d) To assist the MoH for budgeting and planning of the logistics pertaining to the different programmes overseen by the Center.
e) To strengthen the institutional capacity at all levels through training, supervision and on-the-job mentoring
f) To support the health system network for providing access to the population and to supervise program activities,
g) To monitor program implementation through regular monitoring visits and submission of reports and returns
h) To establish quality assurance for diagnostic and case management services including cross checking of blood slides for quality control,
i) To periodically evaluate the various program interventions, projects and programmes
j) To conduct entomological studies, drug resistance studies and carry out appropriate operational research studies
k) To collaborate with national and international partners and donors.
EVOLVING CNM FUNCTIONS DECENTRALIZATION/DE-CONCENTRATION
Within the context of the Royal Government de-concentration/de-centralization policies, several functions are being progressively decentralized to provincial, district and community levels. For instance, CNM does not have direct authority for planning, budgeting and financing of its national programmes at provincial, district and communities level. The Department of Planning and Health Information (DPHI) leads the sector planning process for local health authorities and guides these entities during the entire planning process including formulation of Annual Operational Plans (AOPs). The primary health care functions including treatment and prevention for all three programs (viz. malaria, dengue and helminthiasis involving a wide range of activities such as bednet distribution, abate distribution, antihelminthic drug distribution, diagnosis and treatment by VMWs, etc.), are in the process of being decentralised to the district and community councils. Such decentralisation involves direct transfer of human, financial, logistic and other appropriate resources (except procurement of health products and pharmaceuticals which will be undertaken through the MOH national budget) to the district and commune councils with decision making and implementation resting with these entities. CNM inputs will be limited to setting the direction for priority interventions to be delivered at each level of the health system, but it will have no mandate in actual resource allocation to the implementing agencies. Bottom-up planning including formulation of AOPs at every level of implementation will be encouraged and nurtured over the next several years during which CNM will provide guidance for prioritisation and actual implementation.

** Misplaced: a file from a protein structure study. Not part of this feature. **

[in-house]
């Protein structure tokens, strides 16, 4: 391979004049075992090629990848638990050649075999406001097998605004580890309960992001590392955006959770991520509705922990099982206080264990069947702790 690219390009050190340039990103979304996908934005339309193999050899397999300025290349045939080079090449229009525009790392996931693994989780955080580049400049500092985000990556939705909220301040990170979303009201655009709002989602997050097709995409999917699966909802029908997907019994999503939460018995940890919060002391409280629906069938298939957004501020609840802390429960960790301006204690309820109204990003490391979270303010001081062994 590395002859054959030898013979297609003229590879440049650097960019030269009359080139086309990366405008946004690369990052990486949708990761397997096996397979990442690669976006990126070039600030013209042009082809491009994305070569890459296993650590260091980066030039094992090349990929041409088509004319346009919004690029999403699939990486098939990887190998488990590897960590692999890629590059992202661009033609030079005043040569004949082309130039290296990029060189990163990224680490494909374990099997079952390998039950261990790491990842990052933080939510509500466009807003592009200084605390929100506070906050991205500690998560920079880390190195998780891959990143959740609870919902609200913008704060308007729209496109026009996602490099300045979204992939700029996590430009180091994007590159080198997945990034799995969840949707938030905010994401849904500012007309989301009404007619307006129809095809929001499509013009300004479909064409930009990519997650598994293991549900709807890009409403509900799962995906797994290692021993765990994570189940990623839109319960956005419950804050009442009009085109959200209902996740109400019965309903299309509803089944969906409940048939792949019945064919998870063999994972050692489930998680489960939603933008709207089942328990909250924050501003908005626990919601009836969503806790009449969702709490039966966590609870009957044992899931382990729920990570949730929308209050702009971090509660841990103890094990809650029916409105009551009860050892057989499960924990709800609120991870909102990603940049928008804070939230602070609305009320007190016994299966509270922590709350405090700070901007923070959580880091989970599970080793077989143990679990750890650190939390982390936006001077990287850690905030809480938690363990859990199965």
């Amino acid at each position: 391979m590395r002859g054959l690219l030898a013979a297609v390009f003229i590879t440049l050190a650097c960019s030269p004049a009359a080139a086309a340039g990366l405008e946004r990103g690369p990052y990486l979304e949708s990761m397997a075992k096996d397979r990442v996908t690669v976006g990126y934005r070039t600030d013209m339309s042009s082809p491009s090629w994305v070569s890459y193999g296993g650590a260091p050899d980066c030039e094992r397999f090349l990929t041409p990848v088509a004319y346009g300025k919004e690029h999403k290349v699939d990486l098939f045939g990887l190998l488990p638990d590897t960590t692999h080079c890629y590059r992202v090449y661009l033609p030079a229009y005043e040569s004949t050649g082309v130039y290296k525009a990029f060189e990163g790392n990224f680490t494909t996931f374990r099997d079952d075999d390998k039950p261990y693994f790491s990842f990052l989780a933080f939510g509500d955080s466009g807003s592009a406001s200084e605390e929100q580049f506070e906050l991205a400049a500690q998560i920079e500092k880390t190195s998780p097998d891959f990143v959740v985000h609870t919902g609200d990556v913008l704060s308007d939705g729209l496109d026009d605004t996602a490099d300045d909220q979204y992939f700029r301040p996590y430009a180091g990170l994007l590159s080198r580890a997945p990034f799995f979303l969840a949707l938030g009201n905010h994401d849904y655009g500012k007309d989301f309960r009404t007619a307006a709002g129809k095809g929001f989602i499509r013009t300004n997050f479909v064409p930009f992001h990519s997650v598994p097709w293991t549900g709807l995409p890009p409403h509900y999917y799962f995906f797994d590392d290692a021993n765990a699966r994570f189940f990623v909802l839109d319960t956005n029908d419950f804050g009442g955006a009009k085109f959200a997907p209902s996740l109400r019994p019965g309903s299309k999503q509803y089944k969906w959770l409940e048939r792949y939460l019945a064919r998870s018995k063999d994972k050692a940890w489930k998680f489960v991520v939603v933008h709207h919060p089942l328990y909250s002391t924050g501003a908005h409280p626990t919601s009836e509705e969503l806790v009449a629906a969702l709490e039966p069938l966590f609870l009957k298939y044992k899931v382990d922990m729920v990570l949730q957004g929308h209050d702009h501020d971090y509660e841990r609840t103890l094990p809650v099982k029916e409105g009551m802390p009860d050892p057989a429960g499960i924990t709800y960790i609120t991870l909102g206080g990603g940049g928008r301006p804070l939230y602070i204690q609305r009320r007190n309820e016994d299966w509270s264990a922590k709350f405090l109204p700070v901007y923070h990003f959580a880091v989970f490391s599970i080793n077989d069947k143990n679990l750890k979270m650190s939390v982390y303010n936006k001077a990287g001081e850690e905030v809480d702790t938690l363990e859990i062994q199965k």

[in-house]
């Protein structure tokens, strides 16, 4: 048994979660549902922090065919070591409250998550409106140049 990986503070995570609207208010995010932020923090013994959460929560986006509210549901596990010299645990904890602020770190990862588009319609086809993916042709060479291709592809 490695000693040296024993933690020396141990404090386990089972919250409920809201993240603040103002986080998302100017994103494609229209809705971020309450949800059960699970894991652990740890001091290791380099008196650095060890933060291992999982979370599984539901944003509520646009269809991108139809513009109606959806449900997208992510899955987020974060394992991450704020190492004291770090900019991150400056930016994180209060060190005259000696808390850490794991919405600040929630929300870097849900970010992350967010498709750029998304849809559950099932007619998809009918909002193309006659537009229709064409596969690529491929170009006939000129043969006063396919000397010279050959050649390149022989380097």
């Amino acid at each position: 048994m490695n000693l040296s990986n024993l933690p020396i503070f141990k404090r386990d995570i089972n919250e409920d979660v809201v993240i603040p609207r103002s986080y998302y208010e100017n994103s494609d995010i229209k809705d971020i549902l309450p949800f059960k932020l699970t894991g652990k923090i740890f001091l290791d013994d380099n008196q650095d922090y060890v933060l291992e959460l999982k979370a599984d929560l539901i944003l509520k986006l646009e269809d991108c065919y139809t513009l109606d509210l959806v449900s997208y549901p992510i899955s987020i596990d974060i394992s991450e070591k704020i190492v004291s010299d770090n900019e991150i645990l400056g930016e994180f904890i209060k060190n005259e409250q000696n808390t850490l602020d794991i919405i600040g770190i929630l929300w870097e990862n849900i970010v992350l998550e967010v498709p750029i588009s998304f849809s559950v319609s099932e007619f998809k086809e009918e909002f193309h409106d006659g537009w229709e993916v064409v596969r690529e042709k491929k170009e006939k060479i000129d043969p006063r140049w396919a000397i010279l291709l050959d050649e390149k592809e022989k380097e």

5. vision, mission, goal, aim and objectives of CNM
5.1 Vision Statement
CNM envisages a self-sustained and well informed, healthy Cambodia with equitable access to quality health care services nearest to their residences; where people live in a clean environment, adopt healthy lifestyles including practices that discourage mosquitoes and other vectors from causing nuisance and disease; where there may be vectors and parasites but no vector-borne and parasitic diseases such as malaria, dengue filariasis, helminthiasis and schistosomiasis exist, and even if cases do occur sporadically, they are promptly diagnosed and effectively treated.
5.2 Mission Statement
It is our commitment to continuously empower through operational research, training and capacity development, all those involved in vector and parasitic control at different levels in the country both in the public and private sectors, in relentlessly undertaking all possible and appropriate actions in order to ultimately eliminate vector borne and parasitic diseases in the country.
5.3 Goal of CNM
To serve as an efficient and effective apex center of excellence for ultimately eliminating from the country the common vector borne and parasitic diseases.
5.4 Overall Aim of CNM
To contribute to the improvement of the health status of the population of Cambodia by developing robust systems and supporting the local capacity and thus contributing to sustainable reductions in the morbidity and mortality from malaria, dengue fever, schistosomiasis, and other helminths, and elimination of filariasis.